South Africa said Wednesday it would lobby to relax a ban on international trade in rhino horn to allow a one-off sale of stockpiles to address a poaching bloodbath.
Environment minister Edna Molewa said the country will submit a proposal "to introduce regulated international trade in rhino horn" at the next meeting of the wildlife trade regulator CITES in South Africa in 2016.
"South Africa cannot continue to be held hostage by the syndicates who are slaughtering our rhinos," she told reporters.
"We do have the ability to make this scarce resource somewhat available without impacting on the species, through the implementation of a regulated trade system."
South Africa is home to about three quarters of the world's rhino population. Poaching gangs target the horns which fetch thousands of dollars on the Asian black market where they are believed to have medicinal properties.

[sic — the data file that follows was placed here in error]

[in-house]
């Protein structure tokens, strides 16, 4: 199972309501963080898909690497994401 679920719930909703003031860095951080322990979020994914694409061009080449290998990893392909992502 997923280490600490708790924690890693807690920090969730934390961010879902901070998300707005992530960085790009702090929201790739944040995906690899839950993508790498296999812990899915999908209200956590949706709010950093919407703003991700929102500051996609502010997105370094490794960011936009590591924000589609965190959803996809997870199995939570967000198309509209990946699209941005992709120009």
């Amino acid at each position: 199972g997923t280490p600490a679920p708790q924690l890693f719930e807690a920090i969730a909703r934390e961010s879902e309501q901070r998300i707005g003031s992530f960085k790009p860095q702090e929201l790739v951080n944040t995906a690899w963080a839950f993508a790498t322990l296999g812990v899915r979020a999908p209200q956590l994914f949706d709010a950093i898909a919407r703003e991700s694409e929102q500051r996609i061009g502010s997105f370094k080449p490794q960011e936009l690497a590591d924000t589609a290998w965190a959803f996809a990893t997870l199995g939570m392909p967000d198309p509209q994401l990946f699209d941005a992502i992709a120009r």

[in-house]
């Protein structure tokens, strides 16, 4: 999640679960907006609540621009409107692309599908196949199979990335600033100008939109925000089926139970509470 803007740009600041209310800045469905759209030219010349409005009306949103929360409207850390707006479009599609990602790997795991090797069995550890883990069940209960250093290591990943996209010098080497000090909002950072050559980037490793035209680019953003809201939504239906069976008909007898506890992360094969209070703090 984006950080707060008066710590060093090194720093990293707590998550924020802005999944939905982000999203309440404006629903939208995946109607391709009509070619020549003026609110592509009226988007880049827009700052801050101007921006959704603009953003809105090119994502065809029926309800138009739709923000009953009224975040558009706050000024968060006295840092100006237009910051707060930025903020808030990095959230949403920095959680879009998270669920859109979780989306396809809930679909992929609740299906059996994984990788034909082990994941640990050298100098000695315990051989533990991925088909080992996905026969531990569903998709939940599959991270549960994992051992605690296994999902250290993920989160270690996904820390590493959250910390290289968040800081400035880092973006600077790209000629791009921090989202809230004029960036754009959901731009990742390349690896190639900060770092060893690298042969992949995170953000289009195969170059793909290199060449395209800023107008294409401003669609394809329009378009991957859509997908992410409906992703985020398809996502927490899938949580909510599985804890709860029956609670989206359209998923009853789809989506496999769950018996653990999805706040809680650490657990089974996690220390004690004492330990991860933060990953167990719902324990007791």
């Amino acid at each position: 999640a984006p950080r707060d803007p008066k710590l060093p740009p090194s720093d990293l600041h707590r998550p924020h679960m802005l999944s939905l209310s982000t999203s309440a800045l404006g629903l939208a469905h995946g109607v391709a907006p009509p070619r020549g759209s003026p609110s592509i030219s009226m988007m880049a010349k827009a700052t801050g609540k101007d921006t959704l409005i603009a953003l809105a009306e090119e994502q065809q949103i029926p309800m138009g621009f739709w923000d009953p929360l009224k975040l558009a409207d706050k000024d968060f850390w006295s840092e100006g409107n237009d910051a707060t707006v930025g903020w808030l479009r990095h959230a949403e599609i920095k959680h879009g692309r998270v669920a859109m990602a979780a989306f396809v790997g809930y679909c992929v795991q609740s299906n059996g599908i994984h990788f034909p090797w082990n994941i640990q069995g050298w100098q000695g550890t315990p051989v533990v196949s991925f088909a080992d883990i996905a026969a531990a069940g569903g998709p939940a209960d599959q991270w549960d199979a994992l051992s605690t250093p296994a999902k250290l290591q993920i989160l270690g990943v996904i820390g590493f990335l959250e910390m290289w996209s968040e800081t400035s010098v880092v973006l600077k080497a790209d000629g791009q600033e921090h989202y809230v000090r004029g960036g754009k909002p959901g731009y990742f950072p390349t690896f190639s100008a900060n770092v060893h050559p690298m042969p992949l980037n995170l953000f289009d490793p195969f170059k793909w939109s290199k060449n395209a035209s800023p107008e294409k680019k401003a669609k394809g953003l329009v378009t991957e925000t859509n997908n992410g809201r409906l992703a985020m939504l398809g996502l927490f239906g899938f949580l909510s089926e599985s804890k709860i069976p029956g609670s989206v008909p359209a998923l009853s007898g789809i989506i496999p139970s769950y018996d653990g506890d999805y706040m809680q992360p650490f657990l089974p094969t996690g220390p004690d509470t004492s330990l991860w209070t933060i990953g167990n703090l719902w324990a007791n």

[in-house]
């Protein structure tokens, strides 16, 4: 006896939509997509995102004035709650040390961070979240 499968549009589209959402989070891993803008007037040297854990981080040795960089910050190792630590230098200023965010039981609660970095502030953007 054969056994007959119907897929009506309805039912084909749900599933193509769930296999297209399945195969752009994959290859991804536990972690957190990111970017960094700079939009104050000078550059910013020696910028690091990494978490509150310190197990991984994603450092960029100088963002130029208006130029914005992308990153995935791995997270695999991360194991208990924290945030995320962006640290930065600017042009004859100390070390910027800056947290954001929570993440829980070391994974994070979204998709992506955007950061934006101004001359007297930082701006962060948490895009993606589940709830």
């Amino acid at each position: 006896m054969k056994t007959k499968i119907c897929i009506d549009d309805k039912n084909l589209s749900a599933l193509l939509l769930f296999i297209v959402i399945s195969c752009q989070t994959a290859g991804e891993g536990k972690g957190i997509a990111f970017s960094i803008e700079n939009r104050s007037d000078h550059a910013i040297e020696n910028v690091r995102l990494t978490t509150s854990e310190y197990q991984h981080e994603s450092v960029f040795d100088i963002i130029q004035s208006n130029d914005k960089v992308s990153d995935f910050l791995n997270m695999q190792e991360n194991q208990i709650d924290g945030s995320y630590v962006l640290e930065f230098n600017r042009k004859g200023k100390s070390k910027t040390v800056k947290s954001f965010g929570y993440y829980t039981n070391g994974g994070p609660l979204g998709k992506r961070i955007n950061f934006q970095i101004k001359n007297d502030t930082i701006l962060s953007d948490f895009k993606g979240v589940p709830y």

Worldwide horn trade has been banned for 36 years but, by June 26, poachers had killed 446 rhinos in South Africa this year. Last year 668 rhinos were slaughtered.
Fundisile Mketeni, deputy director general of biodiversity and conservation at the environment ministry, said the aim was to sell horns collected from natural fatalities.
"The one-off sale currently is the thinking, that we need to go and clear the stock that we have," he said.
"But moving forward, there might be other models," he added.
Rhinos have been registered since 1977 under Appendix I of CITES, banning the trade in their parts. South Africa and Swaziland's white rhinos are listed as Appendix II, allowing trophy hunting and sales of live animals.
The one-off sale model is envisaged along the lines of four CITES-approved auctions of elephant ivory—from Botswana, Namibia, South Africa and Zimbabwe—in 2008 to accredited traders from China and Japan.
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